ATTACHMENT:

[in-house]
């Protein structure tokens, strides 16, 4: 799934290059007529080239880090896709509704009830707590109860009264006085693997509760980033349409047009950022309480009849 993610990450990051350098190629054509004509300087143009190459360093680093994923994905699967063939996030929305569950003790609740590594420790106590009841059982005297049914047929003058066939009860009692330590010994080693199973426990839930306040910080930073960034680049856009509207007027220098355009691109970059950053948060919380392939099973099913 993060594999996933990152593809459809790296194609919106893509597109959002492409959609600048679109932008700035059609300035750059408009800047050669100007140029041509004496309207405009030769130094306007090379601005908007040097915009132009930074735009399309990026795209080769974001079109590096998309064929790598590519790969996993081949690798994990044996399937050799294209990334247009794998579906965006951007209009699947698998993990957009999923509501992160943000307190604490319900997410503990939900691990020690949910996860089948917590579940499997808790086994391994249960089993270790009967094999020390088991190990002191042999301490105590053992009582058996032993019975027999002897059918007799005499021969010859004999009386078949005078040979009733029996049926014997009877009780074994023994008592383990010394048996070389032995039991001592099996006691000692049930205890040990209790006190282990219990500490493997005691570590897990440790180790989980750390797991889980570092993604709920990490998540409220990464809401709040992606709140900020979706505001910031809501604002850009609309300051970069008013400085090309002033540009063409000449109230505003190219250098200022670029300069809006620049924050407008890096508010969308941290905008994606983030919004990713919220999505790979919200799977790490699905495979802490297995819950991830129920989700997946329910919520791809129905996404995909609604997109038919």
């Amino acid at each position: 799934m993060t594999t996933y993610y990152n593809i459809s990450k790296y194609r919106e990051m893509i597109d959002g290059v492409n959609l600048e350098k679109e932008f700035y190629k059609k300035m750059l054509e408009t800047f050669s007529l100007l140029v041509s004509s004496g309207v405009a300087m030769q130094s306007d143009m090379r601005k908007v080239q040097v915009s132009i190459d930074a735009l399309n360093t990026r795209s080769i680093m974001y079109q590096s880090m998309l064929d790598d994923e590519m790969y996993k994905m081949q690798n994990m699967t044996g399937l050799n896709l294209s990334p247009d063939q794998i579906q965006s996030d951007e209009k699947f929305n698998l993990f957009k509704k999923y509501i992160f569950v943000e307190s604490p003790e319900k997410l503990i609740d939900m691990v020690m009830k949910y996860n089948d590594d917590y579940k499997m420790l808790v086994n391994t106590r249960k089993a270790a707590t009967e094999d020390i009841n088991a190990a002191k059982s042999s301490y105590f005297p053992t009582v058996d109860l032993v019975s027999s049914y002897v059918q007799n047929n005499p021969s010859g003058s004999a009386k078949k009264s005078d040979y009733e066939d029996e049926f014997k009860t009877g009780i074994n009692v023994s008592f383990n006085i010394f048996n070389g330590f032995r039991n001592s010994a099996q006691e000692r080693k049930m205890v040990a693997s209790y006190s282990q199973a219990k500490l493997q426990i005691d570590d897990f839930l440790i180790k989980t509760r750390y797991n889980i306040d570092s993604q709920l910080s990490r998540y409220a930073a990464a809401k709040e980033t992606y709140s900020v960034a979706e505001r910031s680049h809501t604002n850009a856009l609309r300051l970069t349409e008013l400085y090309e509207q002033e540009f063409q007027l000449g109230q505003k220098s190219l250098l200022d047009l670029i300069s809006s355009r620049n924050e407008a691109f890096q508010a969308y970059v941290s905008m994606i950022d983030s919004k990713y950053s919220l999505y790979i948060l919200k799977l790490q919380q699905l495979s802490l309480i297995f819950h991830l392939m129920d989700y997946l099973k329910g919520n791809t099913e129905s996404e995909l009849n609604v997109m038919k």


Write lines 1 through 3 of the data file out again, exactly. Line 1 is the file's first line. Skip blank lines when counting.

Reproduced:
[in-house]
């Protein structure tokens, strides 16, 4: 799934290059007529080239880090896709509704009830707590109860009264006085693997509760980033349409047009950022309480009849 993610990450990051350098190629054509004509300087143009190459360093680093994923994905699967063939996030929305569950003790609740590594420790106590009841059982005297049914047929003058066939009860009692330590010994080693199973426990839930306040910080930073960034680049856009509207007027220098355009691109970059950053948060919380392939099973099913 993060594999996933990152593809459809790296194609919106893509597109959002492409959609600048679109932008700035059609300035750059408009800047050669100007140029041509004496309207405009030769130094306007090379601005908007040097915009132009930074735009399309990026795209080769974001079109590096998309064929790598590519790969996993081949690798994990044996399937050799294209990334247009794998579906965006951007209009699947698998993990957009999923509501992160943000307190604490319900997410503990939900691990020690949910996860089948917590579940499997808790086994391994249960089993270790009967094999020390088991190990002191042999301490105590053992009582058996032993019975027999002897059918007799005499021969010859004999009386078949005078040979009733029996049926014997009877009780074994023994008592383990010394048996070389032995039991001592099996006691000692049930205890040990209790006190282990219990500490493997005691570590897990440790180790989980750390797991889980570092993604709920990490998540409220990464809401709040992606709140900020979706505001910031809501604002850009609309300051970069008013400085090309002033540009063409000449109230505003190219250098200022670029300069809006620049924050407008890096508010969308941290905008994606983030919004990713919220999505790979919200799977790490699905495979802490297995819950991830129920989700997946329910919520791809129905996404995909609604997109038919």
């Amino acid at each position: 799934m993060t594999t996933y993610y990152n593809i459809s990450k790296y194609r919106e990051m893509i597109d959002g290059v492409n959609l600048e350098k679109e932008f700035y190629k059609k300035m750059l054509e408009t800047f050669s007529l100007l140029v041509s004509s004496g309207v405009a300087m030769q130094s306007d143009m090379r601005k908007v080239q040097v915009s132009i190459d930074a735009l399309n360093t990026r795209s080769i680093m974001y079109q590096s880090m998309l064929d790598d994923e590519m790969y996993k994905m081949q690798n994990m699967t044996g399937l050799n896709l294209s990334p247009d063939q794998i579906q965006s996030d951007e209009k699947f929305n698998l993990f957009k509704k999923y509501i992160f569950v943000e307190s604490p003790e319900k997410l503990i609740d939900m691990v020690m009830k949910y996860n089948d590594d917590y579940k499997m420790l808790v086994n391994t106590r249960k089993a270790a707590t009967e094999d020390i009841n088991a190990a002191k059982s042999s301490y105590f005297p053992t009582v058996d109860l032993v019975s027999s049914y002897v059918q007799n047929n005499p021969s010859g003058s004999a009386k078949k009264s005078d040979y009733e066939d029996e049926f014997k009860t009877g009780i074994n009692v023994s008592f383990n006085i010394f048996n070389g330590f032995r039991n001592s010994a099996q006691e000692r080693k049930m205890v040990a693997s209790y006190s282990q199973a219990k500490l493997q426990i005691d570590d897990f839930l440790i180790k989980t509760r750390y797991n889980i306040d570092s993604q709920l910080s990490r998540y409220a930073a990464a809401k709040e980033t992606y709140s900020v960034a979706e505001r910031s680049h809501t604002n850009a856009l609309r300051l970069t349409e008013l400085y090309e509207q002033e540009f063409q007027l000449g109230q505003k220098s190219l250098l200022d047009l670029i300069s809006s355009r620049n924050e407008a691109f890096q508010a969308y970059v941290s905008m994606i950022d983030s919004k990713y950053s919220l999505y790979i948060l919200k799977l790490q919380q699905l495979s802490l309480i297995f819950h991830l392939m129920d989700y997946l099973k329910g919520n791809t099913e129905s996404e995909l009849n609604v997109m038919k």